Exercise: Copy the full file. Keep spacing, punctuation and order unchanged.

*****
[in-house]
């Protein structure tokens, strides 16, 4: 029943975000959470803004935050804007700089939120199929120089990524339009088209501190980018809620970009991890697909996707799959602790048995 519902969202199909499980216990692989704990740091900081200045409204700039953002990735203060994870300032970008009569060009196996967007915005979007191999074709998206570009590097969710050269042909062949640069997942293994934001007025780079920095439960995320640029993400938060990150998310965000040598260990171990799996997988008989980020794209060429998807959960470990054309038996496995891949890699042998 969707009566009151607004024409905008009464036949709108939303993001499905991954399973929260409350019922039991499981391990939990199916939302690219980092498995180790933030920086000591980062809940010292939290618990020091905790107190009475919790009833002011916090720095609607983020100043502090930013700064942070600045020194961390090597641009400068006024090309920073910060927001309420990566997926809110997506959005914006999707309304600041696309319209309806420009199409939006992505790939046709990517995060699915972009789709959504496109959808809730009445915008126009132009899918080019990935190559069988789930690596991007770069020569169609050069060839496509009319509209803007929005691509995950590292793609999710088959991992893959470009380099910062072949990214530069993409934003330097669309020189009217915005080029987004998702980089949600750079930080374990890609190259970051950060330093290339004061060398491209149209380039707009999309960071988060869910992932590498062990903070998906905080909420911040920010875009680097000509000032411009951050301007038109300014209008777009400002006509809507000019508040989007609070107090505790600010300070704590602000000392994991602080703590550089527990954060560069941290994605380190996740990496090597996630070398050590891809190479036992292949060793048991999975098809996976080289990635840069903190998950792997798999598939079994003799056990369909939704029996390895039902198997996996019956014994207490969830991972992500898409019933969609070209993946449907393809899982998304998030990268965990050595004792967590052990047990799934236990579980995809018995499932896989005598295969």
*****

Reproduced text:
[in-house]
């Protein structure tokens, strides 16, 4: 029943975000959470803004935050804007700089939120199929120089990524339009088209501190980018809620970009991890697909996707799959602790048995 519902969202199909499980216990692989704990740091900081200045409204700039953002990735203060994870300032970008009569060009196996967007915005979007191999074709998206570009590097969710050269042909062949640069997942293994934001007025780079920095439960995320640029993400938060990150998310965000040598260990171990799996997988008989980020794209060429998807959960470990054309038996496995891949890699042998 969707009566009151607004024409905008009464036949709108939303993001499905991954399973929260409350019922039991499981391990939990199916939302690219980092498995180790933030920086000591980062809940010292939290618990020091905790107190009475919790009833002011916090720095609607983020100043502090930013700064942070600045020194961390090597641009400068006024090309920073910060927001309420990566997926809110997506959005914006999707309304600041696309319209309806420009199409939006992505790939046709990517995060699915972009789709959504496109959808809730009445915008126009132009899918080019990935190559069988789930690596991007770069020569169609050069060839496509009319509209803007929005691509995950590292793609999710088959991992893959470009380099910062072949990214530069993409934003330097669309020189009217915005080029987004998702980089949600750079930080374990890609190259970051950060330093290339004061060398491209149209380039707009999309960071988060869910992932590498062990903070998906905080909420911040920010875009680097000509000032411009951050301007038109300014209008777009400002006509809507000019508040989007609070107090505790600010300070704590602000000392994991602080703590550089527990954060560069941290994605380190996740990496090597996630070398050590891809190479036992292949060793048991999975098809996976080289990635840069903190998950792997798999598939079994003799056990369909939704029996390895039902198997996996019956014994207490969830991972992500898409019933969609070209993946449907393809899982998304998030990268965990050595004792967590052990047990799934236990579980995809018995499932896989005598295969």